Disgraced judge's testimony could pose threat to Clinton Whitewater trial begins today for Ark. governor, president's ex-partners

March 04, 1996|By LOS ANGELES TIMES

LITTLE ROCK, Ark. -- After living in seclusion under government supervision for nearly two years, David Hale is on the verge of attaining the national forum he has been seeking since he stepped forward to accuse President Clinton of participating in a criminal conspiracy.

Hale, a former municipal court judge whose whereabouts have been kept secret, will emerge to tell his story publicly for the first time when he testifies as the government's star witness in a Whitewater-related trial beginning in Little Rock today.

The impact of his testimony will reach far beyond the federal courtroom in which the trial is to be held. How the public judges Hale's credibility could help determine whether the Whitewater saga further damages the Clinton presidency.

Even though the president was not charged in this case, his advisers believe that he has as much at stake as the three defendants -- Arkansas Gov. Jim Guy Tucker and the president's investment partners in the Whitewater land development, James B. McDougal and his former wife, Susan. Mr. Tucker and Mr. Clinton were never business partners, but they had mutual friends.

During the expected two-month trial, the nation -- as well as the jury -- will get an opportunity to decide whether Hale or the president is telling the truth about the events in question. For that reason, the president's reputation and political future could be riding on defense lawyers' efforts to discredit Hale, who has pleaded guilty to two fraud charges.

Hale, who managed an investment company, will tell the jurors that it was then-Governor Clinton who persuaded him in the mid-1980s to make government-backed loans that were used improperly to bolster the president's former investment in the Ozarks land deal known as Whitewater.

Mr. Tucker and the McDougals were among the major recipients those loans. In a 48-page indictment issued in August, the three were charged with obtaining about $3 million in federally backed loans from Hale under false pretenses.

In response to Hale's allegations, Mr. Clinton, who has been called to testify for the defense, will strongly deny that he played any role in obtaining the loans for the McDougals or Mr. Tucker. "A bunch of bull" is the phrase that Mr. Clinton has sometimes used to characterize Hale's account.

Not since Hale made his allegations against Mr. Clinton in a series of interviews in 1993 has he been available for comment, even to the Senate Whitewater Committee.

New evidence expected

Thus, even though Hale's story has emerged as a central element of independent counsel Kenneth W. Starr's investigation of the president's home-state business activities, it has never been scrutinized in a public judicial forum.

Mr. Starr, who has indicated that he plans to build his case around Hale's testimony, is expected to produce new evidence supporting Hale's story that Mr. Clinton asked him on two occasions to lend money to the McDougals.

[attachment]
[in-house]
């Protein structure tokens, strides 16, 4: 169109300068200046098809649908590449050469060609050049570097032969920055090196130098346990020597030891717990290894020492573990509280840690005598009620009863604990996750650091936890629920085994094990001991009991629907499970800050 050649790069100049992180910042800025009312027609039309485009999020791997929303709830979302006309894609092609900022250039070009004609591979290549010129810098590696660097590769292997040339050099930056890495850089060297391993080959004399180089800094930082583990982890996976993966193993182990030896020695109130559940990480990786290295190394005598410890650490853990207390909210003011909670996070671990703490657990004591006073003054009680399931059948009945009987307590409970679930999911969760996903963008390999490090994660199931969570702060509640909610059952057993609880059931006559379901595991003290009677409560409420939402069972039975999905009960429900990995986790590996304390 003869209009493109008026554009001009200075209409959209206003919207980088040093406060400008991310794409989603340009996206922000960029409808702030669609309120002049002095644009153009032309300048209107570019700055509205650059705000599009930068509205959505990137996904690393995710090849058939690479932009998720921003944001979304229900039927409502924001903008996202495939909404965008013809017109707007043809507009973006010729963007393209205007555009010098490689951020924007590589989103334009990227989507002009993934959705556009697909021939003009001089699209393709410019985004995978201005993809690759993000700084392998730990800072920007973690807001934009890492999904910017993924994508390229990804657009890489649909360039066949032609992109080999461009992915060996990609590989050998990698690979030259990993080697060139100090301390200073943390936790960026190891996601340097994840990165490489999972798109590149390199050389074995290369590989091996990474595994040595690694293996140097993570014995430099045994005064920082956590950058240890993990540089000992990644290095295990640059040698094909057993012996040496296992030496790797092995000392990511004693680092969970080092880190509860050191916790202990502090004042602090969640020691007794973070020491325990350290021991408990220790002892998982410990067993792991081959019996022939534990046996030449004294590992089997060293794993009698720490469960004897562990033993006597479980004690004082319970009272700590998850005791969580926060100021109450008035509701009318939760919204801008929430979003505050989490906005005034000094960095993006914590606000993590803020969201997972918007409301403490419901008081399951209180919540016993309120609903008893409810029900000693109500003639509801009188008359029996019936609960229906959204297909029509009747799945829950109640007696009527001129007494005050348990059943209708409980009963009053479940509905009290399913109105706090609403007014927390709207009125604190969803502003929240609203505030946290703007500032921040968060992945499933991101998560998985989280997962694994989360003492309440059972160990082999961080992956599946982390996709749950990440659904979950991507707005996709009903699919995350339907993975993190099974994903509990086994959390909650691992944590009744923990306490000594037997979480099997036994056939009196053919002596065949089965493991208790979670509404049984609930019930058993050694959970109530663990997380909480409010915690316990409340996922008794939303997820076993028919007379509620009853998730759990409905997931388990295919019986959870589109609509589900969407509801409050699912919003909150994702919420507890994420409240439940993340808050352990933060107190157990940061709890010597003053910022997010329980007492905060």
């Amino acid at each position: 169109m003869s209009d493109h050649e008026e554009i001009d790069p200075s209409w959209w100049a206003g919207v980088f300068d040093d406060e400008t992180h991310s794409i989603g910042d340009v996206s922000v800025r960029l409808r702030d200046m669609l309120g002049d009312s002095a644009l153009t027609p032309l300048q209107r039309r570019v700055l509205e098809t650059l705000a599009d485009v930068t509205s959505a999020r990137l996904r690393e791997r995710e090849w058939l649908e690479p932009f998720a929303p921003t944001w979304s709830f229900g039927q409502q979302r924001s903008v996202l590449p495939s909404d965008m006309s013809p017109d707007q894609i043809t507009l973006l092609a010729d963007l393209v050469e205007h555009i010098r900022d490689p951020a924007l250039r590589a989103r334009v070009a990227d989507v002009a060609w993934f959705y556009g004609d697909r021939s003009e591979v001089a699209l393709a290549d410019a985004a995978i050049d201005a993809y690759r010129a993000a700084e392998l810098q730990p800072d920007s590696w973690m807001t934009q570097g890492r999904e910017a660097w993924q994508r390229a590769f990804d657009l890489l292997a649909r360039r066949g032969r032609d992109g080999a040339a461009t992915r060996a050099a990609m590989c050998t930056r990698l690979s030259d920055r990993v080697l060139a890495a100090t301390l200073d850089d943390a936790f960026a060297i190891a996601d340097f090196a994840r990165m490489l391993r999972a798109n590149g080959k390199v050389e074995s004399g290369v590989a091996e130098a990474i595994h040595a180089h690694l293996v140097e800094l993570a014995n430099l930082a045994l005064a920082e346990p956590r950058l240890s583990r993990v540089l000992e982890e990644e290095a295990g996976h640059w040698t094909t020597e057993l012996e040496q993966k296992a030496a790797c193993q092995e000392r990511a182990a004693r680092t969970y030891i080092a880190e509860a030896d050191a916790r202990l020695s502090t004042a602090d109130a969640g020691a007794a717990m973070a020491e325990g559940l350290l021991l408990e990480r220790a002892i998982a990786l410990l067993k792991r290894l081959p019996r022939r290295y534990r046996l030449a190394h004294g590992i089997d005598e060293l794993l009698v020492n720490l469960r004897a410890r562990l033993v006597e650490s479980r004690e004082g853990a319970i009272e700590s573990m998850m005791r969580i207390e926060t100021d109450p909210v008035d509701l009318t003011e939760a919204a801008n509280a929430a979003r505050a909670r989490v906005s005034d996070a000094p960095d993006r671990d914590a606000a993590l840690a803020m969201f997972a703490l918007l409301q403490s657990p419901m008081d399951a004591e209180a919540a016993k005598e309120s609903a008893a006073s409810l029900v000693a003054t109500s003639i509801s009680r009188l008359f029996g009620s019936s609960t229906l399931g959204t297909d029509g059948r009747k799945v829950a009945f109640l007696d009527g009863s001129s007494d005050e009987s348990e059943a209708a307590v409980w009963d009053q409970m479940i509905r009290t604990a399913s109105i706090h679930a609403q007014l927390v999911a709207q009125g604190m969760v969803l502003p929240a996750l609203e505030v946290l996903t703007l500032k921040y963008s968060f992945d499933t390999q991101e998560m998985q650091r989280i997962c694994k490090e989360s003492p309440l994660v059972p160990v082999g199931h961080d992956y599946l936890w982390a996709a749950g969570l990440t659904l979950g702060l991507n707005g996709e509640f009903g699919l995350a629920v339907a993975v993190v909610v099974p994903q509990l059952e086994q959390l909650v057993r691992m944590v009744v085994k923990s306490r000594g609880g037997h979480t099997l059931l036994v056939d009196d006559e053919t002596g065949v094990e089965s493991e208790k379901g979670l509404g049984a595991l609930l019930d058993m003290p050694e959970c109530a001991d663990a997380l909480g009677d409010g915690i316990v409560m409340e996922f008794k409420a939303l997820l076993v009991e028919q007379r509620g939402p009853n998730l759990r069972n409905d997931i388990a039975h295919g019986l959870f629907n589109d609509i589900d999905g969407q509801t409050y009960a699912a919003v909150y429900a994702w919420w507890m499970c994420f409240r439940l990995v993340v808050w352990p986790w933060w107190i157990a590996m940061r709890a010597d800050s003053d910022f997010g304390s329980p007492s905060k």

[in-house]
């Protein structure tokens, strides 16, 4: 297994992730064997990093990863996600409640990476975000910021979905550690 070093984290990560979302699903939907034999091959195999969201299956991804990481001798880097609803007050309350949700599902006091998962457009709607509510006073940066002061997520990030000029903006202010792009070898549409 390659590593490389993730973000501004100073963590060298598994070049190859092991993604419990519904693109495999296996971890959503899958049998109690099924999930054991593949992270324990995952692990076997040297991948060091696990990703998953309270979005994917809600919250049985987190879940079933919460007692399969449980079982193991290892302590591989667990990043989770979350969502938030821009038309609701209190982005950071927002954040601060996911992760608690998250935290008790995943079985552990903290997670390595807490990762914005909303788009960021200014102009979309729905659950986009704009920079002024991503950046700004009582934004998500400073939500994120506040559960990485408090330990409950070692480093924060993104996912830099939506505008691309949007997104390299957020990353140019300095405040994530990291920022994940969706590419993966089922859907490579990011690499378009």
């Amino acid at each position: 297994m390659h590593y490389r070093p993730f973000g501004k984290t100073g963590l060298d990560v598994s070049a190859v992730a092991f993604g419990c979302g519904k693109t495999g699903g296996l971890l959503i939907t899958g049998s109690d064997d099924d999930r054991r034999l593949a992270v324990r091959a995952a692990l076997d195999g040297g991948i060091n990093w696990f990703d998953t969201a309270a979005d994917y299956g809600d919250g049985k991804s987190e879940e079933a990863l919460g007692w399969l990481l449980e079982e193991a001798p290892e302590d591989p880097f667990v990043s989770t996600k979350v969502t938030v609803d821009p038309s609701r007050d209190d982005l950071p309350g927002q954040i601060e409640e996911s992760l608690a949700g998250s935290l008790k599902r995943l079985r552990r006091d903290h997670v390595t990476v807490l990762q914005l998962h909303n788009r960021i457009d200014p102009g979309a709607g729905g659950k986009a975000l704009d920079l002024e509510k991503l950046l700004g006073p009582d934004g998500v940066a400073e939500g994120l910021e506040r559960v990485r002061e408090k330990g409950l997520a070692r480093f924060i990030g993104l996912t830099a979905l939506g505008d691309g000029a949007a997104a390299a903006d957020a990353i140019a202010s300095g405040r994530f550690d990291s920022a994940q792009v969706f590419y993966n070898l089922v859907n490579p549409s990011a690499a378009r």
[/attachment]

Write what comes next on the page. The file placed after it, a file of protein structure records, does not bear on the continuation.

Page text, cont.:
In their own defense, Mr. Tucker and the McDougals will insist that while Hale may have defrauded the government by making imprudent loans with federally backed funds from his small-business investment corporation, the three did nothing wrong by accepting the money.

In an effort to undermine Hale's credibility, the defense also will portray the former judge as a habitual thief and liar.

'Who do you believe?'

"The key question will be whether David Hale or the president is more truthful," said Chicago attorney George B. Collins, who is representing Mr. Tucker. "The president has not led a life of crime; David Hale has lived a life of crime. The question is: Who do you believe?"

Among other things, defense lawyers will emphasize that Hale's testimony is part of a plea bargain he struck with Mr. Starr to gain leniency in his own fraud case. In doing so, they will try to create the impression that Hale concocted his story of political intrigue to save himself from years in jail.

Hale does not dispute allegations that he defrauded the government by making improper loans from his company, known as Capital Management Services.

The company's losses were absorbed by the federal Small Business Administration, which backs loans made by investment corporations such as Hale's to small enterprises.

Defense attorneys will emphasize Hale's criminal record and press the witness to acknowledge that he has received numerous legal and financial benefits from Mr. Starr since pleading guilty to reduced charges in March 1994.

Hale has not been seen in public since he was whisked away from the courthouse by FBI agents two years ago, after his guilty plea in this case. He is said to be holed up in a townhouse somewhere outside Arkansas.

If convicted on all 11 counts, Mr. Tucker could be sentenced to 52 years in prison and fined $2.75 million. Mr. McDougal faces 19 counts; Ms. McDougal eight.

Lawyers say they expect jury selection to take most of the first week.

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